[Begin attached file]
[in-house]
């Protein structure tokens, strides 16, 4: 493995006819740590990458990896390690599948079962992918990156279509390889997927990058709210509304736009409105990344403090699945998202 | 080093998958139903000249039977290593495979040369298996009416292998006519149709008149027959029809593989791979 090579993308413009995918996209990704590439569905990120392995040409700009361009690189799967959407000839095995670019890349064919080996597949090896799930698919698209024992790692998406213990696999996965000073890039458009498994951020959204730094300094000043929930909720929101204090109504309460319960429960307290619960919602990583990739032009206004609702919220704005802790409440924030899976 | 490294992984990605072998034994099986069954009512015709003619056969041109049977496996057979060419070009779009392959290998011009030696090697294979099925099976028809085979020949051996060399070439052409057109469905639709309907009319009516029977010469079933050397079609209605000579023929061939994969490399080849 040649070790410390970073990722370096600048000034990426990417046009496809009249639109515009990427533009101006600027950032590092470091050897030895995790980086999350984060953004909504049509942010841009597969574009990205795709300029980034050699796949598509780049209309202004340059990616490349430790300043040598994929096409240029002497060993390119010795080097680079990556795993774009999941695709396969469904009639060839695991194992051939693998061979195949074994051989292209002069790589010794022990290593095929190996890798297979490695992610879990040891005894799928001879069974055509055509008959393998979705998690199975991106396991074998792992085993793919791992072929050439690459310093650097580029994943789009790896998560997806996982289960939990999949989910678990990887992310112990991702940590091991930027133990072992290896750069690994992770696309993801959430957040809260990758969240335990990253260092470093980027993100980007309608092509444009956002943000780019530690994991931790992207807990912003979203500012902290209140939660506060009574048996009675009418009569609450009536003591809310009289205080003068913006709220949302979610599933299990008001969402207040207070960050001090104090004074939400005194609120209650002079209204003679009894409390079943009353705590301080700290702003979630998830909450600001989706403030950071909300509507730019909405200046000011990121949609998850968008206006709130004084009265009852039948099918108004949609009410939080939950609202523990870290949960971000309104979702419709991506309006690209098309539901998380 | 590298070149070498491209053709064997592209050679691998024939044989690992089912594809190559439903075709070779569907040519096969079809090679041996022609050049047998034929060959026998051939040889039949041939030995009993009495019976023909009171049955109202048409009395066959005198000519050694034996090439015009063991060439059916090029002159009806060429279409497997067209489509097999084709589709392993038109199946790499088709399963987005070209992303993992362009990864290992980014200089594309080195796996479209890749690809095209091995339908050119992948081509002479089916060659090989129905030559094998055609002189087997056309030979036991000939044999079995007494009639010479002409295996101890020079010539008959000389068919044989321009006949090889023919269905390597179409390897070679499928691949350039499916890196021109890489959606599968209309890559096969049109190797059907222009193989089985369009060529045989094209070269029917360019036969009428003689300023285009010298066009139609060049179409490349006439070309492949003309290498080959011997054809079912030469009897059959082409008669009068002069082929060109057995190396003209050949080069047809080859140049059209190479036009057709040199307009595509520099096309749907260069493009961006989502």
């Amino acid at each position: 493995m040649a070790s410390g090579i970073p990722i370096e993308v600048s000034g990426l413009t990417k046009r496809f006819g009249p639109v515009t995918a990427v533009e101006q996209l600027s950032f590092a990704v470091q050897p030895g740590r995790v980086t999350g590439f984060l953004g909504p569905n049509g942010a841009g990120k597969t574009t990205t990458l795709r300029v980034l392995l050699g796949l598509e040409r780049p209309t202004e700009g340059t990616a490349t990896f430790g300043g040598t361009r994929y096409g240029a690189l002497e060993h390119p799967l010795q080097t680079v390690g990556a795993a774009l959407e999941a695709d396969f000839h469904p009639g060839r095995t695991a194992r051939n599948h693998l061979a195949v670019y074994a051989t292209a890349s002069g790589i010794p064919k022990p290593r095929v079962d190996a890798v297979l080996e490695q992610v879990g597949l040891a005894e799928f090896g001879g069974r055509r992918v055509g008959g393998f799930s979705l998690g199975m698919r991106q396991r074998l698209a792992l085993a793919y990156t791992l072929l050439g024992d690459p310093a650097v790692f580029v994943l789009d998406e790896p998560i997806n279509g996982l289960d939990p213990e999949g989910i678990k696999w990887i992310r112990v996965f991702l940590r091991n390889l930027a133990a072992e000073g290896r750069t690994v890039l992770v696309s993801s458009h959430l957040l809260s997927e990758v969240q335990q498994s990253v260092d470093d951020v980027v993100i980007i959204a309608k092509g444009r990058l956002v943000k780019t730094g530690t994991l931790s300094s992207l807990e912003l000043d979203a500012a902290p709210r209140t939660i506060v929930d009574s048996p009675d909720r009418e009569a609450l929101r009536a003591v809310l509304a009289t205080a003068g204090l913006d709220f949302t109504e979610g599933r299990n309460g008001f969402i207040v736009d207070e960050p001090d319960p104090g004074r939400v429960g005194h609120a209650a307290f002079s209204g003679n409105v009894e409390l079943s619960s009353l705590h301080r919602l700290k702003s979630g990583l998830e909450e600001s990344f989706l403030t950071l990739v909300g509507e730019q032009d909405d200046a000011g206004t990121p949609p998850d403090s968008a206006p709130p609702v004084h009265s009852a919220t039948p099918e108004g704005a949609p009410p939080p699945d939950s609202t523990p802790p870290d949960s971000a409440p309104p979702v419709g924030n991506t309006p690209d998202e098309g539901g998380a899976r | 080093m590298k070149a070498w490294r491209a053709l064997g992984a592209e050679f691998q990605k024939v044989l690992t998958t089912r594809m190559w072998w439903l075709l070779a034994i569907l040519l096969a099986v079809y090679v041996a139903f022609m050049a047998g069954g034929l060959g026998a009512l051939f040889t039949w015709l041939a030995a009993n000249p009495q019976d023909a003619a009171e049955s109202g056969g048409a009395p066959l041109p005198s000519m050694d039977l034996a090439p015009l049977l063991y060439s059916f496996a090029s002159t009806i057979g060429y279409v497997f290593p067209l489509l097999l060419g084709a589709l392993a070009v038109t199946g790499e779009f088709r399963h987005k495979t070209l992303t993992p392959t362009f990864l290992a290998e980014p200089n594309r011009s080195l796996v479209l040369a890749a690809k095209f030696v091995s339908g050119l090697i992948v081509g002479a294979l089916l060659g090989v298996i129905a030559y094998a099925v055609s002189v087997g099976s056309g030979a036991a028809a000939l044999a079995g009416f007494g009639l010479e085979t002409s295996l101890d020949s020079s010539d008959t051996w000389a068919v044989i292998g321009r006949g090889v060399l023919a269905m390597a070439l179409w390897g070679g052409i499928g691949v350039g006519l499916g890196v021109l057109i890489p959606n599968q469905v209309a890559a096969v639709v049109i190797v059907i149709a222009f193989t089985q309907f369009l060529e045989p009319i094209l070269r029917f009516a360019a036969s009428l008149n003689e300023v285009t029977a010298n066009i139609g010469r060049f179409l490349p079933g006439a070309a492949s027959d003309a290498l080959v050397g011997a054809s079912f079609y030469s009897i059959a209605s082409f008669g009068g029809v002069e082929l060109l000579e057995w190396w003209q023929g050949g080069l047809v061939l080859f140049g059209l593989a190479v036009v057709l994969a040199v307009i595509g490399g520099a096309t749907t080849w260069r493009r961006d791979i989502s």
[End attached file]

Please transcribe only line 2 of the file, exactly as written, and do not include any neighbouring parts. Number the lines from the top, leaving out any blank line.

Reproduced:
């Protein structure tokens, strides 16, 4: 493995006819740590990458990896390690599948079962992918990156279509390889997927990058709210509304736009409105990344403090699945998202 | 080093998958139903000249039977290593495979040369298996009416292998006519149709008149027959029809593989791979 090579993308413009995918996209990704590439569905990120392995040409700009361009690189799967959407000839095995670019890349064919080996597949090896799930698919698209024992790692998406213990696999996965000073890039458009498994951020959204730094300094000043929930909720929101204090109504309460319960429960307290619960919602990583990739032009206004609702919220704005802790409440924030899976 | 490294992984990605072998034994099986069954009512015709003619056969041109049977496996057979060419070009779009392959290998011009030696090697294979099925099976028809085979020949051996060399070439052409057109469905639709309907009319009516029977010469079933050397079609209605000579023929061939994969490399080849 040649070790410390970073990722370096600048000034990426990417046009496809009249639109515009990427533009101006600027950032590092470091050897030895995790980086999350984060953004909504049509942010841009597969574009990205795709300029980034050699796949598509780049209309202004340059990616490349430790300043040598994929096409240029002497060993390119010795080097680079990556795993774009999941695709396969469904009639060839695991194992051939693998061979195949074994051989292209002069790589010794022990290593095929190996890798297979490695992610879990040891005894799928001879069974055509055509008959393998979705998690199975991106396991074998792992085993793919791992072929050439690459310093650097580029994943789009790896998560997806996982289960939990999949989910678990990887992310112990991702940590091991930027133990072992290896750069690994992770696309993801959430957040809260990758969240335990990253260092470093980027993100980007309608092509444009956002943000780019530690994991931790992207807990912003979203500012902290209140939660506060009574048996009675009418009569609450009536003591809310009289205080003068913006709220949302979610599933299990008001969402207040207070960050001090104090004074939400005194609120209650002079209204003679009894409390079943009353705590301080700290702003979630998830909450600001989706403030950071909300509507730019909405200046000011990121949609998850968008206006709130004084009265009852039948099918108004949609009410939080939950609202523990870290949960971000309104979702419709991506309006690209098309539901998380 | 590298070149070498491209053709064997592209050679691998024939044989690992089912594809190559439903075709070779569907040519096969079809090679041996022609050049047998034929060959026998051939040889039949041939030995009993009495019976023909009171049955109202048409009395066959005198000519050694034996090439015009063991060439059916090029002159009806060429279409497997067209489509097999084709589709392993038109199946790499088709399963987005070209992303993992362009990864290992980014200089594309080195796996479209890749690809095209091995339908050119992948081509002479089916060659090989129905030559094998055609002189087997056309030979036991000939044999079995007494009639010479002409295996101890020079010539008959000389068919044989321009006949090889023919269905390597179409390897070679499928691949350039499916890196021109890489959606599968209309890559096969049109190797059907222009193989089985369009060529045989094209070269029917360019036969009428003689300023285009010298066009139609060049179409490349006439070309492949003309290498080959011997054809079912030469009897059959082409008669009068002069082929060109057995190396003209050949080069047809080859140049059209190479036009057709040199307009595509520099096309749907260069493009961006989502």